Teen-ified Books?

Little Brother does not equal 1984

Little Brother does not equal 1984

I’m not really sure why I’d like to put myself through so much pain, but I think this year I’m going to read a book called Little Brother. For anyone who doesn’t know, Little Brother by Cory Doctorow is the rewritten version of the classic book 1984 by George Orwell. As the title may suggest, it’s a “softer” version written specifically for teenagers. As I’m sure several of the other Teen Center Advisors can tell you, I’m definitely one of those people who unconditionally LOVES 1984 and everything about it, but even if I wasn’t, I still think I’d have a bit of a problem with the book Little Brother. As a teen who reads, I find myself asking the same question as I browse through bookstores again and again: Does EVERYTHING need  a teen version?

Usually, I can understand why authors choose to write teen books, and why publishers choose to publish them. I can even understand why some teenagers actually read teen books. A lot of them are admittedly good reads, and they’re usually lighter and easier to understand than adult fiction can be. But is it really necessary to rewrite classic literature in order to get teens interested in the heavy subjects that it can sometimes cover? As a literate teen, I find it insulting to my maturity and my intelligence that authors and publishers don’t think I can handle reading the original version of a book. I think that teen books are important, and the literacy that they can promote can and should certainly encourage teenagers to read classic books, but when authors start watering down literal art so that kids can “digest” it easier, not only does it degrade the book, it makes teens feel like they’re not smart enough to read the real version.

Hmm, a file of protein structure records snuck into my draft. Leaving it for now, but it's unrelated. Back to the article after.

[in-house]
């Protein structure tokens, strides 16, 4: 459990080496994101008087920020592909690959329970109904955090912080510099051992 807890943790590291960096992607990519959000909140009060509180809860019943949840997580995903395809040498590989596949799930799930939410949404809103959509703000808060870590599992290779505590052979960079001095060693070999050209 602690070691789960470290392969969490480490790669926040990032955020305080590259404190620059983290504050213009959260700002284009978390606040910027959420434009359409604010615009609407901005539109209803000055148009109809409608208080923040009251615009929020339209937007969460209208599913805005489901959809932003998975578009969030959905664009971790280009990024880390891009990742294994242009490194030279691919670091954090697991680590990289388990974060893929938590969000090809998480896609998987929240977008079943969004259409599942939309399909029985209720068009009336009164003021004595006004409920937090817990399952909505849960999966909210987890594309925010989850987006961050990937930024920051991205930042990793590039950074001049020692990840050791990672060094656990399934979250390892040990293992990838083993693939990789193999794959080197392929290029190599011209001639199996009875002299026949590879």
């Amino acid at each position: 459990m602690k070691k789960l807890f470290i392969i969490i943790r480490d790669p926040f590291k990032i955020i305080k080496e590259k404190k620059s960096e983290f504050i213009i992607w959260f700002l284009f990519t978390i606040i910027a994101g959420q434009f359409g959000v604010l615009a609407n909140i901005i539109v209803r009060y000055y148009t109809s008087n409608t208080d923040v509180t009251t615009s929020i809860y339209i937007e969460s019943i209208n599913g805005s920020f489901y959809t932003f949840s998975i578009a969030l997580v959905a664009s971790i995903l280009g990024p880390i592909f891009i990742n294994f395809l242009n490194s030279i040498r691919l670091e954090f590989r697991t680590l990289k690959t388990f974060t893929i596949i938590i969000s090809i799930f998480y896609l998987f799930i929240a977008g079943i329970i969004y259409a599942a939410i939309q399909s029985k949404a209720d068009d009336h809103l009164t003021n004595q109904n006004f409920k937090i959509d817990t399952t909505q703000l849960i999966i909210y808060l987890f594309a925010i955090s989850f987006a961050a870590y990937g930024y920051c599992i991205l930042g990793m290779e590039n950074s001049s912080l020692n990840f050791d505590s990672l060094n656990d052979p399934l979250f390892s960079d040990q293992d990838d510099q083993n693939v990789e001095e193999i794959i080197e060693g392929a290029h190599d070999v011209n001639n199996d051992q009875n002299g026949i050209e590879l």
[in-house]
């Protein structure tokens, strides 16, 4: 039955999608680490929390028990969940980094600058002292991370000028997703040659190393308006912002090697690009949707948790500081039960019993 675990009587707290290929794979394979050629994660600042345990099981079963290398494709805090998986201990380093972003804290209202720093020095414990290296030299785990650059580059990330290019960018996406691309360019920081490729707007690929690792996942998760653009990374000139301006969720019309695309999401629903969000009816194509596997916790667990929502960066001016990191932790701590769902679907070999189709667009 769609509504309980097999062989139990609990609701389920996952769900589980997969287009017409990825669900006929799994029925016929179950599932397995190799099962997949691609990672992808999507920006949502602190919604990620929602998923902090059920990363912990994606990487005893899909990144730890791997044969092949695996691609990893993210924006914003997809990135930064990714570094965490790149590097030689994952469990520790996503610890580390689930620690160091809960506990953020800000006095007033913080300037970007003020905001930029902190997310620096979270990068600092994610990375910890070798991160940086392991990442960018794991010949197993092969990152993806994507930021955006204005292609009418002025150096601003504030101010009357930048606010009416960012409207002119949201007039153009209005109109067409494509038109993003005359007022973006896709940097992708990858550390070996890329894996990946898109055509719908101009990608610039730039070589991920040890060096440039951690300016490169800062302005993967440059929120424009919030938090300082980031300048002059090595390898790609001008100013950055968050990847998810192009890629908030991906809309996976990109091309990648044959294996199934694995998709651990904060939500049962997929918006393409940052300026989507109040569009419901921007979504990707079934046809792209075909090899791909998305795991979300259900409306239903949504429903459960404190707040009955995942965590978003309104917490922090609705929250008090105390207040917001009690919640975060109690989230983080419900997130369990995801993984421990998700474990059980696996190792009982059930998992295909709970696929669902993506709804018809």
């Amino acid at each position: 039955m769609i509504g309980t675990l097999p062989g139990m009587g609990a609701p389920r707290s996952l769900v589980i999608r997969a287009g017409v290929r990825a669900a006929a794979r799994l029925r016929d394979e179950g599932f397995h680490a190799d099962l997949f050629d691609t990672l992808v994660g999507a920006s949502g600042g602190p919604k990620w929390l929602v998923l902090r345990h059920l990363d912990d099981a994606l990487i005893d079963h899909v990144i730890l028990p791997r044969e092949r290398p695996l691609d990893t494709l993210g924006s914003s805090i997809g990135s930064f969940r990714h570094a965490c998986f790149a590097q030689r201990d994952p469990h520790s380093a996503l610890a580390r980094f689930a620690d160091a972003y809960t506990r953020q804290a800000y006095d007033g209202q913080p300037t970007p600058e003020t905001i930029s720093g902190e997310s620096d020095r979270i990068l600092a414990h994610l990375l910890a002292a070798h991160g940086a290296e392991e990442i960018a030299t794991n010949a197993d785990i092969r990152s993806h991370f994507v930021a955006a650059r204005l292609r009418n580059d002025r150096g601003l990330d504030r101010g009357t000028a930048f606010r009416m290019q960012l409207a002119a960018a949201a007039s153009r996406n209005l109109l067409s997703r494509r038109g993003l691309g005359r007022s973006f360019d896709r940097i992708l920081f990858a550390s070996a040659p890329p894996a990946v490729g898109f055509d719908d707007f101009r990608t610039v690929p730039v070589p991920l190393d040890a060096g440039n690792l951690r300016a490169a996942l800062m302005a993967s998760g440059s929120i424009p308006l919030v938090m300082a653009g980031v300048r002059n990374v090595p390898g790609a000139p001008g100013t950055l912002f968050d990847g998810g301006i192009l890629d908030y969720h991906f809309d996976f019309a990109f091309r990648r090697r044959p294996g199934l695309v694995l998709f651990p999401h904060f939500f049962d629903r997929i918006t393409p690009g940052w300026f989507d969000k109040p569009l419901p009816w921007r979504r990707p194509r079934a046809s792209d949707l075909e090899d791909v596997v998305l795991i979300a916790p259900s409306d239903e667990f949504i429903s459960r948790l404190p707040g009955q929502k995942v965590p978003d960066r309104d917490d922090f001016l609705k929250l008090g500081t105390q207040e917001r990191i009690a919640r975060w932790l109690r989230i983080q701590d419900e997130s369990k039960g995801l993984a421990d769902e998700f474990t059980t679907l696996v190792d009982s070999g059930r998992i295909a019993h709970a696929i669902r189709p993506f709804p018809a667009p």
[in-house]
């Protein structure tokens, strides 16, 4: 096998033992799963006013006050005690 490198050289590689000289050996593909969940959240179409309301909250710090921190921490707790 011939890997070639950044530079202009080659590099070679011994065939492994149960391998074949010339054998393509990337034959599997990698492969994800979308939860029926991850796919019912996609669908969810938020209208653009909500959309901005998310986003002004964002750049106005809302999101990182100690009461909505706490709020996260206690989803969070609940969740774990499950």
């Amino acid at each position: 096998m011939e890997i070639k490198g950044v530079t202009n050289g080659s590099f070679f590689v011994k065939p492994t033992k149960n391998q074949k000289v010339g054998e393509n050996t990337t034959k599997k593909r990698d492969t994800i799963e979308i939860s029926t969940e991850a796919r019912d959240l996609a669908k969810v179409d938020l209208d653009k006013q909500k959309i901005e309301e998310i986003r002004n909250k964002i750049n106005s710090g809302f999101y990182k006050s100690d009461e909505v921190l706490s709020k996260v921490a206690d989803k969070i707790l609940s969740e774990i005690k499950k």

I predict that Orwell’s 1984 will not be the last book to be teen-ified. Just think of the possibilities! Cervantes’ Don Quixote could become Dawn Key-hottie, the story of an adventurous girl and her highschool conquests based on her obsession with books (a win-win for the publishing industries). Catcher in the Rye and Lord of the Flies would take virtually no effort since they’re already about young people; all that would really matter would be to make the characters a lot hotter and Edward Cullen-esque. The real struggle would be things like Beowulf or Ulysses, but I imagine that some enthusiastic authors could have a great time rewriting the entire thing to appeal to teens. All they’ll need is time.

Georgia, 17, Teen Center Advisor

3 thoughts on “Teen-ified Books?

  1. jb

    You raise some excellent points. Just because people are teens does not mean that they are unable to read, process and enjoy intellectual material. Frankly, I think I was more intellectual in some ways in my teens and early 20’s. Plus, Dawn Key-hottie is laugh out loud funny!

  2. Lee

    I have read Little Brother and I didn’t even notice any connections to 1984–although it has been a long time since I read it. I really liked Corey Doctorow’s book and it definitely didn’t talk down to me. In fact, some of the lingo was hard to follow. The story and main character made up for it, though.


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